2.2. Pathogenic Changes of Macrophages during Meta-Inflammation or Inflammaging and Related Molecular Mechanism

Depending on the stimuli or signals from the microenvironment, macrophages can quickly employ highly orchestrated signaling networks to mount appropriate responses.

2.2.1. The Plasticity of Macrophage Activation and Relevant Molecular Mechanism

Macrophages are highly plastic to allow fast phenotypic switches for rapid responses to complex and diverse microenvironmental cues. Several models have been proposed to depict macrophage-activation features. The most popular model, macrophage polarization, characterizes macrophages into two classes: classically activated (M1) and alternatively activated (M2) macrophages [18]. This model is based on ex vivo observations of macrophage responses to T helper 1 (Th1) or Th2 stimuli and has become antiquated. Modifications to this model have sought to capture macrophages’ sophisticated actions in various tissues and physiological contexts [11][17][19]. However, no currently available model allows for comprehensive annotation of complex macrophage features under different conditions [17][20]. Researchers created a high-resolution macrophage annotation program termed MacSpectrum [11]. MacSpectrum annotates macrophages based on their differentiation and polarization states, using two indices to capture dynamic transitions of macrophage actions under both in vitro and in vivo conditions.
Pro-inflammatory markers are highly expressed in many elderly or obese adults, even in the absence of clinically active disease [21]. For instance, macrophages will detect and respond to these pro-inflammatory mediators in both aging and obese tissues. Increased chemokine and cytokine levels were reported in the elderly and obese blood with overlapping patterns [8]. Supporting this theory, the adipose tissue macrophage (ATM) compartment in old mice is drastically different from that in young mice, with a higher percentage of M1-like, pro-inflammatory macrophages than their young counterparts, without an increase in overall macrophage number (unlike in obesity) [22]. Of note, studies using aging mice or humans are confounded by inherent visceral adipose tissue accumulation, as humans, mice, and rats advance with age. Similarly, visceral adipose tissue and systemic inflammation are hallmarks of obesity in both mouse models and human studies, characterized by increased number of macrophages, and other immune cells attribute to residential macrophage expansion and increased recruitment [8]. Moreover, the proportion of inflammation status of ATMs were drastically increased, resulting in higher levels of proinflammatory cytokine production, and systemic low-degree inflammation [23].
The mechanisms underlying macrophage polarized activation under meta-inflammation or inflammaging have been extensively investigated. Under the stress of obesity or aging, adipose tissue (AT) secretes certain adipokines/chemokines, which drive the recruitment of circulating immune cells. In addition, anti-inflammatory AT-derived adipokine/cytokine production is reduced, further exacerbating the overall AT inflammatory profile. One such anti-inflammatory adipokine is adiponectin, which is reduced in obese AT and plasma. In culture, human monocytes treated with recombinant adiponectin differentiate to an anti-inflammatory, M2-like phenotype [24][25][26]. Other than adipokine dysfunction, DAMPs and PAMPs, including LPS, interferon-γ (IFN-γ), and other TLR activators, are elevated in obese or aging individuals. These stimuli promote the M1 polarization of macrophages and activate downstream adapter proteins (e.g., MyD88), which induce the expression of pro-inflammatory genes, such as IL-1β, IL-18, and TNF-α [27]. In addition, epigenetic modifications exert an additional layer of impact on macrophage activation heterogeneity. Inhibition of histone deacetylases (HDACs) in obesity-induced diabetes models decreased body weight and blood glucose, and increased insulin sensitivity, in part, through suppressing pro-inflammatory macrophage activation and promoting alternative (M2) activation [28][29]. Furthermore, obese adults with T2D have higher levels of plasma IFN-γ, which can selectively silence the anti-inflammatory pathways by recruiting EZH2 and H3K27me3 to anti-inflammatory cytokine gene loci [30]. Interestingly, in a mouse model of aging-induced osteoporosis, similar molecular pattern shift was also observed. It was reported that increased EZH2 and decreased HDAC9 could promote age-associated osteoporosis and likely through increasing macrophage-dependent recruitment of T cells to the joints [31].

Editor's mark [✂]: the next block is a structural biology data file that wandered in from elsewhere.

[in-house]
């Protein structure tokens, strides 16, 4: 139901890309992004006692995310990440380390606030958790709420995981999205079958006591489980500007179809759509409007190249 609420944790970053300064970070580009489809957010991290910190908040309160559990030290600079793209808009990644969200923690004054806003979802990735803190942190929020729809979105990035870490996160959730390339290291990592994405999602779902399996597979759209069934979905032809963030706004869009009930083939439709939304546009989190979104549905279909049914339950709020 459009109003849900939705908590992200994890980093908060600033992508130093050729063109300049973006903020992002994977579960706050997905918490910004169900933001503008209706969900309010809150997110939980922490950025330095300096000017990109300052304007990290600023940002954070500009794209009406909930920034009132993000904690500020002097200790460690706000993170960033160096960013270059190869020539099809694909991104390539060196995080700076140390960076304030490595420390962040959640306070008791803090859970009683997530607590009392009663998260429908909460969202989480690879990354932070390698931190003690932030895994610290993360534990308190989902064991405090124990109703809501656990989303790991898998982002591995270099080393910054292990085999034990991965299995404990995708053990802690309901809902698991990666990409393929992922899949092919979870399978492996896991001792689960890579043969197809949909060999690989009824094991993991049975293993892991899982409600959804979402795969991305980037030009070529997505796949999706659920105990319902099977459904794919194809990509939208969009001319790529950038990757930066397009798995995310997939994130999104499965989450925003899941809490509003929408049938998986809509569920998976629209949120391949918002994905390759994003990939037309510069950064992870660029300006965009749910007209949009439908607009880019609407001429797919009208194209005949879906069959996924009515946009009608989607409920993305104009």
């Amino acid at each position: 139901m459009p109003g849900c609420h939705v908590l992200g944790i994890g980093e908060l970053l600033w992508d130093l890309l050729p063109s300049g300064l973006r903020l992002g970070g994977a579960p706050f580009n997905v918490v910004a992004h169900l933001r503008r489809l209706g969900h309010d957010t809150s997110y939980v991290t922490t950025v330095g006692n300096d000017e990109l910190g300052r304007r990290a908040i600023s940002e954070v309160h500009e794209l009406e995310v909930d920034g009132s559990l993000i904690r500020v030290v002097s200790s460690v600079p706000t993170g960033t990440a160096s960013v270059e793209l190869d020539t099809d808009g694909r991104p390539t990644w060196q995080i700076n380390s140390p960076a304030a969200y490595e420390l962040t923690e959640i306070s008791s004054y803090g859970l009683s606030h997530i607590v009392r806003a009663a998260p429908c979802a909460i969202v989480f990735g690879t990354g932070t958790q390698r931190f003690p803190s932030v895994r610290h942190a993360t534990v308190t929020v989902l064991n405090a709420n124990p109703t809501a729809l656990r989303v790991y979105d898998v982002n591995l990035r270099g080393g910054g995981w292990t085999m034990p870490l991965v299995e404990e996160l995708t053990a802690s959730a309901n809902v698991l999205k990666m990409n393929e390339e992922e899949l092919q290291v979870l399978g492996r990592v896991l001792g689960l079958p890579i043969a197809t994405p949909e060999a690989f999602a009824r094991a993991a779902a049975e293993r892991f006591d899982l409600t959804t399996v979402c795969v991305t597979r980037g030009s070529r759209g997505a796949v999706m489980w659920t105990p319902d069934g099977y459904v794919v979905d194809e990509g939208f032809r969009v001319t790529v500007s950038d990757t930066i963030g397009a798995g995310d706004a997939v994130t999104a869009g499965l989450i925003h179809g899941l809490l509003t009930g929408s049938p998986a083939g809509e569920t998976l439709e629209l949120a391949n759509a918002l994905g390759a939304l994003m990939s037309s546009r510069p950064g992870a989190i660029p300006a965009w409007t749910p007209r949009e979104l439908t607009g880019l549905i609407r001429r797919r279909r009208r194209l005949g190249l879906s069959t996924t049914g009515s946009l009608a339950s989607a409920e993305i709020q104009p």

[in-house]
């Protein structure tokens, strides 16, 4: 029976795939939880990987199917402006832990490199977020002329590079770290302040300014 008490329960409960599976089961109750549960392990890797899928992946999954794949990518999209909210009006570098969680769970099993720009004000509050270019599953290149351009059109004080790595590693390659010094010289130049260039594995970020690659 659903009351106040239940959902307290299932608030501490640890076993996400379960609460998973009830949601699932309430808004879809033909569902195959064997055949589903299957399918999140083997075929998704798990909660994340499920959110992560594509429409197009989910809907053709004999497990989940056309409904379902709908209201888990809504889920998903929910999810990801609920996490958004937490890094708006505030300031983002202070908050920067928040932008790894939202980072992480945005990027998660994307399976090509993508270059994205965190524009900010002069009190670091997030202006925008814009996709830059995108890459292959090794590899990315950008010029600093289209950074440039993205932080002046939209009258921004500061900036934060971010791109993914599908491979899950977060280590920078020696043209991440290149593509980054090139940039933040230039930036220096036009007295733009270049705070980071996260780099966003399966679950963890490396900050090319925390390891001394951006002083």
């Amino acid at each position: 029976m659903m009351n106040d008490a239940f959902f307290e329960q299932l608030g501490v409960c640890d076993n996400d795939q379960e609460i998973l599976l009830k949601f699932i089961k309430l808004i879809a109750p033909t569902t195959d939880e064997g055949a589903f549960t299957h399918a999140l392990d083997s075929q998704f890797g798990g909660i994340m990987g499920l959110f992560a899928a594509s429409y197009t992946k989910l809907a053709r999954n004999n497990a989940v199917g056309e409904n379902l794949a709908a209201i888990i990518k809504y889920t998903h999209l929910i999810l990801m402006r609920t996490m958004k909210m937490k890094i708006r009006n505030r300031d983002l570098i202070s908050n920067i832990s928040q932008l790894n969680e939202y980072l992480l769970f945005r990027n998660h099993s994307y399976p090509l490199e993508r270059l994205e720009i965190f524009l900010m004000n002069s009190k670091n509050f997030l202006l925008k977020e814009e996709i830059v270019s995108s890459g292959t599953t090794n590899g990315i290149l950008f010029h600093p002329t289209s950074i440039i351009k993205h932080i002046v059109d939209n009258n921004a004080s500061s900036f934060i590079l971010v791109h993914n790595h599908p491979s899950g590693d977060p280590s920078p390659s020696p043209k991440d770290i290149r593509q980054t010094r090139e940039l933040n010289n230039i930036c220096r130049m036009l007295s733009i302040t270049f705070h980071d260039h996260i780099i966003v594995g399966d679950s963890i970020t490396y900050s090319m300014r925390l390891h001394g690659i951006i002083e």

2.2.2. Interplays of Macrophages with Other Immune Cells in Meta-Inflammation or Inflammaging

Macrophages, as pivotal to immune response, can interplay with other immune cells during inflammation, especially T cells. One primary aspect of macrophage function is interaction with adaptive immune cells, such as T cells, as antigen-presenting cells (APCs) to engaging adaptive immunity obesity or aging. In obese mice, macrophages with a deficiency of MHC II reduced the accumulation of effector/memory phenotype CD4+ T cells in white adipose tissue (WAT), which indicated the significance of MHCII-dependent signals from adipose tissue macrophages (ATM) in regulating T cell activation and maturation in meta-information [32]. In parallel, under inflammaging conditions such as Rheumatoid arthritis (RA), macrophages can directly regulate T cells recruitment, differentiation, and activation into RA synovium [33]. In the RA mouse model, increased infiltration of macrophages in RA synovium further attracted CXCR6+ T to the site to improve synovial inflammation [33][34]. Besides recruitment, macrophages can also promote CD4 T helper cells to differentiate to be T helper cells in RA mouse models, which was confirmed in human studies [35][36]. Moreover, macrophages can polarize CD4+ T or Th17 cells through secretion of IL-12, IL-1β, or IL-6 in RA [34][37]. It is necessary to further mechanistically investigate the interplays of macrophage and adaptive immune cells and their pathological impact on health risks associated with obesity and aging.